Tag: public relations

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Flack Attack

Yesterday, while catching up on days of RSS-feed news, I stopped grazing and actually read TechCrunch Christmas Eve post “#MisguidedPR: The Industry’s Internal Crisis” by Colin Jordan, who is—what many of my peers would call—a flack. I rarely use the descriptor, deeming it as condescending. But for this post, the term fits.

The commentary’s objective is clear: To encourage his colleagues to abandon past public relations strategies that are obsolete today. Part of the problem he identifies is imbalance: There are way many more flacks than there are journalists (but perhaps not bloggers, I must add). Using U.S. Department of Labor statistics, he finds “5.7 PR professionals for every one journalist”. Because I do my own reporting rather than source someone else, whenever possible (most often), I checked the data. 

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Newsroom and Masthead Matters

I normally pan top-10 lists, but this one sings, eh, zings: “10 Top Tips For PRs Considering Whether To Phone The Register. Dek: “You’ll Read These And LOL Even Though They’re Serious”. Read `em and believe `em, if public relations is your fame and contacting Joe Wilcox is your game.

The Reg gives great guidance, and I needn’t really add to the list but will a tinsy-bit. I read and file most PR emails sent directly to me. I just likely won’t respond, or will forward the message to someone else on the team. So if you don’t hear from me, despair not.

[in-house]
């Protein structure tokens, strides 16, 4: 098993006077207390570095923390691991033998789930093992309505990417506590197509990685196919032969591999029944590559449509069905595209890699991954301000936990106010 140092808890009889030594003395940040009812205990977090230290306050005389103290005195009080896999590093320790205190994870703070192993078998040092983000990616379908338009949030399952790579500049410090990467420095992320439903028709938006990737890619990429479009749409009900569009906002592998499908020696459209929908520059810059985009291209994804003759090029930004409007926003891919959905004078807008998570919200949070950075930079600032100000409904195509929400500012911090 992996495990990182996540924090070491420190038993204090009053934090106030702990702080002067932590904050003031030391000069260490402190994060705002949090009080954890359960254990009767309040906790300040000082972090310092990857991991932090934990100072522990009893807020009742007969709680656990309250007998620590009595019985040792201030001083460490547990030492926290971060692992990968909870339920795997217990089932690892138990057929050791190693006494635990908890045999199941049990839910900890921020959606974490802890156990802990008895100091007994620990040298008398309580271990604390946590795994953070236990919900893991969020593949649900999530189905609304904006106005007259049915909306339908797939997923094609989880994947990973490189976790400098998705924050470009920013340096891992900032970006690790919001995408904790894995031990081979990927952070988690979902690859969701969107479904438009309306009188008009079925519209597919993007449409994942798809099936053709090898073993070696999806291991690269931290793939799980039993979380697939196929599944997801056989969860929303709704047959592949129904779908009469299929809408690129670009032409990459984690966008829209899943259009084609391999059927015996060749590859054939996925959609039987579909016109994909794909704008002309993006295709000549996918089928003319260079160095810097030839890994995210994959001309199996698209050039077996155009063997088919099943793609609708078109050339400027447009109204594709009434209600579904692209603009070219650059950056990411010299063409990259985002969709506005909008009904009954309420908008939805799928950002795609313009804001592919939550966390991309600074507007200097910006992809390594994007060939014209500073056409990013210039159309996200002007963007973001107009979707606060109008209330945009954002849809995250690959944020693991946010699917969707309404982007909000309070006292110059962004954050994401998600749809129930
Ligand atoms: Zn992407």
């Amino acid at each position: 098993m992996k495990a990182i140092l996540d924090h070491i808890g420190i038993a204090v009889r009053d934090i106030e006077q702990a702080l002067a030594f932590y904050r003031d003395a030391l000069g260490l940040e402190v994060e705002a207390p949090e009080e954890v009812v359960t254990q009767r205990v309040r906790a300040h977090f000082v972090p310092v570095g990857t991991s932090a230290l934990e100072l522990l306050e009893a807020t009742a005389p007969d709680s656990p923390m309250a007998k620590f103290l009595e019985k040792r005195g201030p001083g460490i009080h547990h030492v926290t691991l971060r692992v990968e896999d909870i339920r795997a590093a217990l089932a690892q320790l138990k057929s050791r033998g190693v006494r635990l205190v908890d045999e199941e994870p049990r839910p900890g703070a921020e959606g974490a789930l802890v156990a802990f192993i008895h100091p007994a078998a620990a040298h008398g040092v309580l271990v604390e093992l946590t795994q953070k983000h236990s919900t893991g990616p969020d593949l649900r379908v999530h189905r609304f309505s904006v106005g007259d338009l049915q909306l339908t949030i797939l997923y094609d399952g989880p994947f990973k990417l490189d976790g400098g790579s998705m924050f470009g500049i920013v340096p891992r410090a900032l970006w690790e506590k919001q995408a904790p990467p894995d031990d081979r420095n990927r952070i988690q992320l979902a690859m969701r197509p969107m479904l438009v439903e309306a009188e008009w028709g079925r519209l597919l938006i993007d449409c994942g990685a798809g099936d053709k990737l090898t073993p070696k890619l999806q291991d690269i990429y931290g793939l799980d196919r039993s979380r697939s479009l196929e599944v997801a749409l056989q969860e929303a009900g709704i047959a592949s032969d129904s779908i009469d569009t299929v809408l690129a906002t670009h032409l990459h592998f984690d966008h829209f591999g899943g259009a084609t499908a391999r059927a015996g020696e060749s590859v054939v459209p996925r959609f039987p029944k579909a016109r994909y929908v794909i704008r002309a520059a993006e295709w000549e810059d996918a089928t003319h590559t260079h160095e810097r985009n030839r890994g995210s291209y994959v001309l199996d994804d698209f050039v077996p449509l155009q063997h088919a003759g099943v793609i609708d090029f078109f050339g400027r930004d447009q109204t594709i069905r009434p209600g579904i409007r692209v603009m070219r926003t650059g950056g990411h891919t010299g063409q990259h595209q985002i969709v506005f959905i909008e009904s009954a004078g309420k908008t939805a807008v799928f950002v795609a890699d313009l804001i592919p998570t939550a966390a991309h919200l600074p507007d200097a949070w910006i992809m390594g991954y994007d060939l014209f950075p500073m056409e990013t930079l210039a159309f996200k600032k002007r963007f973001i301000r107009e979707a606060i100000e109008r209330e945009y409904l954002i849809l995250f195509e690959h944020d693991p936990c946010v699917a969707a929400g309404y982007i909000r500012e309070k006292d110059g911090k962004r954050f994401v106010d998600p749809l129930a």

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Journalism and the Corporate Blog Problem

Blame—or perhaps credit, depending on viewpoint—for corporate blogging’s impact on news reporting belongs to Vic Gundotra, Len Pryor, and Robert Scoble. (Robert claims to “have completely moved to social media“; he’ll be back, so I link to his blog.) These three people played pivotal roles bringing to life Microsoft’s Channel 9 blogsite, which launched a decade ago.

I am in process of restoring my blog posts made to TypePad during the last decade, starting with 2004. The process is manual, rather than automatic, so that I can check links and also get some sense of who I was then as filter for better understanding who I am now. This morning I reposted, unchanged, “Corporate Blogsite: Marketing Veiled as News“, from April of that year. A week earlier, Channel 9, which is that post’s focus, went live. 

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Lesson Learned about PR Pitches

For my Be a Better Blogger crowdfunding campaign, roles are reversed. I am accustomed to public relations professionals—what many of my peers call flaks (I don’t)—sending me cold pitches about something related to technology. They range from product announcements to corporate news. Now I’m the cold pitcher promoting my money-grubbing requests to support the project. I don’t like how it all feels, but…

I actually archive most of the PR email received, and these messages go back to the 1990s. So my pool of marketing professional return mail addresses is quite sizable. The day after the campaign started (February 1), I pitched back. About 150 of the PR folks got my cold pitch. I kept the outreach to those with whom there had been interaction within 18 months. Their responses exceeded expectations.

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Non-Top-10 List for Journalists